The resulting origami-like geometry, which allows the structure to be configured in multiple states, was also tested through physical prototyping, using polypropylene, and bi-stable struts made of sections of aluminium tape measures.
Computer Vision & Freeform Construction was one of the most ambitious of the clusters. The aim was to develop an augmented reality system that would help non-skilled workers, perhaps those in developing countries, to build complex self-supporting thin-walled vaults.
The team used Generative Components, Grasshopper and Kangaroo (a computational physics engine for Rhino) to design the vaults then, with the help of an artisan tile / bricklayer Carlos Martin, constructed the vaults using foam glass and Catalonian bricks.
The system used a web camera, which was pointed at QR codes to check the position against the virtual model, accurate to within 10mm. While all this was going on, a series of Microsoft Kinect scanners captured the build in time lapse, leading to an eerie ghost like video. The Kinect images could theoretically be used to check the vault as built back against the computer generated form.
With Projections of Reality the goal was to create a working prototype of a physical urban model that is augmented with real time analysis.
One of the key challenges was working out how to adapt unstructured laser scanned point cloud data in real time so it could be understood by urban analysis software.
Generative Components was used to process the input of the raw scanned data taken from a Microsoft Kinect, so that it can be used with the various analytical applications. Four projectors then projected analytical imagery onto the physical mass models, which automatically updated as the models were moved around.
PAD (Probabalistic Architectural Design) addressed the challenge of Constructing for Uncertainty by coupling probability theory with parametric architectural and urban design.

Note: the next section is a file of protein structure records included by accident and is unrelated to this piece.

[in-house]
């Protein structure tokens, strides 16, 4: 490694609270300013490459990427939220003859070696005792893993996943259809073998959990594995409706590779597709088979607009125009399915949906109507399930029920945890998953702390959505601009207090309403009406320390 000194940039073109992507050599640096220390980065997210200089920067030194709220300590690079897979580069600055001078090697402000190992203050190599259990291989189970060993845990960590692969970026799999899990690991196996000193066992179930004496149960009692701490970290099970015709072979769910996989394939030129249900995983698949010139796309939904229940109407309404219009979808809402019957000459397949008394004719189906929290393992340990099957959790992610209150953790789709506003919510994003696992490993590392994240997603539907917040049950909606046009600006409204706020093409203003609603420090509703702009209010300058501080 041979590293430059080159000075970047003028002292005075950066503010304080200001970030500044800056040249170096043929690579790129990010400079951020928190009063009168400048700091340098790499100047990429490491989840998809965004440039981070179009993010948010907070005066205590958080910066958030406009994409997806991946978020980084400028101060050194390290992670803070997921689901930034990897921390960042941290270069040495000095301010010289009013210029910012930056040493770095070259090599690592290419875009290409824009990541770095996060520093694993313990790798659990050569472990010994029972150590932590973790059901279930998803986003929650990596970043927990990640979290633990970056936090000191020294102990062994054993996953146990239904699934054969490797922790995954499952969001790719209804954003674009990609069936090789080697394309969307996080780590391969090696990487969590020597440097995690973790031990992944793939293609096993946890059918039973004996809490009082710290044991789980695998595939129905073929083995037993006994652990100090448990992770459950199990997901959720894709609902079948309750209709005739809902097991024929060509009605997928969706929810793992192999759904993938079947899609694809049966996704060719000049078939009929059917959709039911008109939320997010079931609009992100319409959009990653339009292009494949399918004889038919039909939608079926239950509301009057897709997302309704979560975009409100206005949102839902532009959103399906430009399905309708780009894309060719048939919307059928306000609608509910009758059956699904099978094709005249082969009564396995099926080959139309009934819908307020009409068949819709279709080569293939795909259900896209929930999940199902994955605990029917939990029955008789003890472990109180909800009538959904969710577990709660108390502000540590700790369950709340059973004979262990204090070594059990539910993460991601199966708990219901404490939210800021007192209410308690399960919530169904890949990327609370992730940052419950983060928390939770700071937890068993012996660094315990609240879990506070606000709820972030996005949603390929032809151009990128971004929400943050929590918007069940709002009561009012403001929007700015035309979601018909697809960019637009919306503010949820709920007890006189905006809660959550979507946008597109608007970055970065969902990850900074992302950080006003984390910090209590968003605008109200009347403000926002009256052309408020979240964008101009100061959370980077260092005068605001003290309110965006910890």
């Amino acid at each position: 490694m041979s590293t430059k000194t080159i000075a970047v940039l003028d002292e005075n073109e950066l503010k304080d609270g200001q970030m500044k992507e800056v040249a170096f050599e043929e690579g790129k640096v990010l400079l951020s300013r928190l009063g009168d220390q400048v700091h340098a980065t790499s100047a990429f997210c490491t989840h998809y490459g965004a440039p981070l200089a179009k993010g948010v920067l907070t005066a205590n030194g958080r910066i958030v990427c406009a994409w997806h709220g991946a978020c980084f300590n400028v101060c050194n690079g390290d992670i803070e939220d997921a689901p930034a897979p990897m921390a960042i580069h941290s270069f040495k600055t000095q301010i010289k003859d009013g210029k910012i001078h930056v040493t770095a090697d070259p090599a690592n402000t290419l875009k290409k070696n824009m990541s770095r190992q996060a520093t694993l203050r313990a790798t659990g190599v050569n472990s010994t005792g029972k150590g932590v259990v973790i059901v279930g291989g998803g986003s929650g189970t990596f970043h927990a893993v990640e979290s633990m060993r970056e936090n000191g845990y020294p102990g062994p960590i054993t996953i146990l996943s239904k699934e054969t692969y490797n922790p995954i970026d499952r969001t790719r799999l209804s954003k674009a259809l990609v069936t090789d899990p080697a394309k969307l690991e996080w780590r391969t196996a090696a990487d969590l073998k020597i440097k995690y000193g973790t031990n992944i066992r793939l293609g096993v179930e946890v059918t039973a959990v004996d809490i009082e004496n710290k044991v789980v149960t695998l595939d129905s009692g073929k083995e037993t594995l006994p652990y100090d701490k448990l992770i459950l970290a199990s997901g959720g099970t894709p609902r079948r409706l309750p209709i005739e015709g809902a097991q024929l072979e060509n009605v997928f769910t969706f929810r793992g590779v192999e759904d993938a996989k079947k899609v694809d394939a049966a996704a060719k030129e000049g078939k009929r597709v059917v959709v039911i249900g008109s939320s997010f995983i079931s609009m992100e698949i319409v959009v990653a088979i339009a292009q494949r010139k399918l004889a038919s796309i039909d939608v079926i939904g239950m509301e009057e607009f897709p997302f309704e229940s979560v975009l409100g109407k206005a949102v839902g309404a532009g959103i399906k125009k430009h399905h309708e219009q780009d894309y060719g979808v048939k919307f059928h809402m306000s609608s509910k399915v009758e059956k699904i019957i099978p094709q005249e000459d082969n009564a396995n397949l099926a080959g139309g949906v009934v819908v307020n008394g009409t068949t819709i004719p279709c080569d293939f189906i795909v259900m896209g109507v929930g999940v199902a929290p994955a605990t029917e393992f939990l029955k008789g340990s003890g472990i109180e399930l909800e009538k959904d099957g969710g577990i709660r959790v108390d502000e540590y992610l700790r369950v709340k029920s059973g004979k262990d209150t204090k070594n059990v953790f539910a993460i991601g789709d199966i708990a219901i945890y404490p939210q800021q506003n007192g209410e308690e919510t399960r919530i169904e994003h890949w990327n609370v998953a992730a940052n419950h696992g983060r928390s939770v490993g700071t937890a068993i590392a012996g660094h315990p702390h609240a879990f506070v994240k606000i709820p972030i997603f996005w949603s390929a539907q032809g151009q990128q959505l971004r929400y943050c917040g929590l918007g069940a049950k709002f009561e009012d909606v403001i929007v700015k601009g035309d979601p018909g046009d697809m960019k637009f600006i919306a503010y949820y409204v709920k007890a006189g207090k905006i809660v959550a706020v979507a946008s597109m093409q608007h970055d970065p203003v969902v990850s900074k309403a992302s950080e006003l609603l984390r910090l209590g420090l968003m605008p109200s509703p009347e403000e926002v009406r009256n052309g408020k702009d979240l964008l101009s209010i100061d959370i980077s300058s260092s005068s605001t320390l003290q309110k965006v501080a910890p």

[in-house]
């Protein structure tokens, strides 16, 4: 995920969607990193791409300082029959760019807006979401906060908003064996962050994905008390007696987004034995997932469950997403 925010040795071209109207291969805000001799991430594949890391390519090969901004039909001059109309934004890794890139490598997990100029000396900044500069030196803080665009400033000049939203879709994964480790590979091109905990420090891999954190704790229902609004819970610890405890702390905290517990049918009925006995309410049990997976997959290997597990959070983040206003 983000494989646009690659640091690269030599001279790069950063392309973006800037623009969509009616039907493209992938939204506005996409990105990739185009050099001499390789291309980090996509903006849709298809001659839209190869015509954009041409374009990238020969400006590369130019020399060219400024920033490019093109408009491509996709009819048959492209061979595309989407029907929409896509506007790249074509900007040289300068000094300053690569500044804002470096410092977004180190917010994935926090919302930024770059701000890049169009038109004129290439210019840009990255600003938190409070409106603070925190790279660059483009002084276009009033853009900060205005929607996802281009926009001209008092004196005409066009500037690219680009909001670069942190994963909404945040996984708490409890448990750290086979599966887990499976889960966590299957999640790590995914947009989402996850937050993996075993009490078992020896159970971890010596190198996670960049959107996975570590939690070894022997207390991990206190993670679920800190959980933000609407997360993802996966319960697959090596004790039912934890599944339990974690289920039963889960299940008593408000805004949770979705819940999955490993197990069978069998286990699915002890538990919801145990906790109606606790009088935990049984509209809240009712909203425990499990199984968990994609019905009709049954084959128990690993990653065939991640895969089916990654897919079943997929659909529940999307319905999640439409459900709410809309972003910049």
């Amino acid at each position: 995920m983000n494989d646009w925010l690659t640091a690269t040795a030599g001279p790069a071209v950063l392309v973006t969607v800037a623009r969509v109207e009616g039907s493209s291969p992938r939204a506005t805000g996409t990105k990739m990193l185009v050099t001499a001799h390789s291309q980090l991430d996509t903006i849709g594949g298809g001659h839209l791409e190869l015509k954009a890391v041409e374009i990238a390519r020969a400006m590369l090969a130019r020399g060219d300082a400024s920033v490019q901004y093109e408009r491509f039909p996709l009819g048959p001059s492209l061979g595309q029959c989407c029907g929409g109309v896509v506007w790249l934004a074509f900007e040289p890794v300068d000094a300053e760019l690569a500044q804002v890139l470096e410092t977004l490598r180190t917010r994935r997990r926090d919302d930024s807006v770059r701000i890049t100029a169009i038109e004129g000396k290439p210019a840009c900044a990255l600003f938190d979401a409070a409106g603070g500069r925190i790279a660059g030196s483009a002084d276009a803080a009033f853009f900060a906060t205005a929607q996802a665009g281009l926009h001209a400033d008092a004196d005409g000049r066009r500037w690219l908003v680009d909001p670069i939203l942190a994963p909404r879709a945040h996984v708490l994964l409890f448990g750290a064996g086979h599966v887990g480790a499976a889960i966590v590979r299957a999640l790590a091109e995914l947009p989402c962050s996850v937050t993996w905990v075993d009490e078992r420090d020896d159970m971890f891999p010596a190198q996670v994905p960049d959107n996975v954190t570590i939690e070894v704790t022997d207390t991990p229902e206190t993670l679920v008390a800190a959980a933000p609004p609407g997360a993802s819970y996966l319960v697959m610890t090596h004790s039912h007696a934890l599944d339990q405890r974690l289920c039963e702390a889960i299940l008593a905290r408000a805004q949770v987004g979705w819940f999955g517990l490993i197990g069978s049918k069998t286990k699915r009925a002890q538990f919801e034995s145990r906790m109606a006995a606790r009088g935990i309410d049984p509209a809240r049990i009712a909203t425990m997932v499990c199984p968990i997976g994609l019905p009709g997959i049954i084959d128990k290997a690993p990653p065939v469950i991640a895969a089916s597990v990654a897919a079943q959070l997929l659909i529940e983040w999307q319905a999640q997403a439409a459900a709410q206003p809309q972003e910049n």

By analysing urban areas, the cluster first explored the range of probable structure heights in relation to the capacity of adjacent road networks. Buildings were then optimised for sun exposure while existing within the constraints of what the road could support.
Thermal Reticulation was a test lab looking into the thermal efficiency of faade designs and exploring the difference between the simulated thermal performance of digital models compared to the real world thermal performance of actual constructed physical models.
Faades were designed computationally and simulated using software aimed both at Building efficiency (energy+) and heat flow (Ansys, Autodesk Multiphysics). Designs were then CNC machined or 3D printed and tested using a 500W bulb on the outside of a simple box building and multiple temperature sensors on the inside.
Talkshop and symposium
The sgTalkshop and symposium invites practitioners to reflect on topics, projects and theories. The four sessions were on:
Constructing data: Data & information, how do we understand and interpret data, how do we actuate on it?
Constructing for an evolving ecology: Climate change, policies and the city.
From virtual to actual:From screen to site. From human to robot. From multiple potentials to an actualised form.
Technology and the future culture: From open source computing to synthetic biology.
The from virtual to actual Talks shop featured Mark Burry (RMIT + Sagrada Familia), Daniel Bosia (AKT), Sara Klomps (Zaha Hadid Architects), Dirk Krolikowski (Rogers Stirk Harbour + Partners) and Bob Sheil (The Bartlett).
Two of the stand-out projects presented came from Mark Burry and Sara Klomps.
Burry, famous for his work on the Sagrada Familia, explained the design of an interior walling system for an office that, through the shape of its surfaces, would offer a beautiful and acoustically dead meeting room within an open plan office. Using computational methods and CNC manufacturing his team created a sculpted cone based wall which ensured sound stayed inside the space created by the complex sloping walls.
With the London 2012 restriction shackles off, firms can now talk about their Olympic designs. Klomps gave a great insight into how Zaha Hadid approached the design and manufacture of the diving boards in the London Aquatic Centre.
Using Rhino, the firm cleverly sculpted three diving boards of varying height using the same three sections. These were machined at real scale in foam, from which fiberglass moulds were made to cast the concrete. This was a great story of digital design and fabrication, showing the team’s excellent design flair. My only concern was that for known temporary structures, they looked like they were built to survive a direct nuclear hit.
In the debate following the presentations, a fairly black and white discussion took place on the place of 2D drawings in the design and construction process.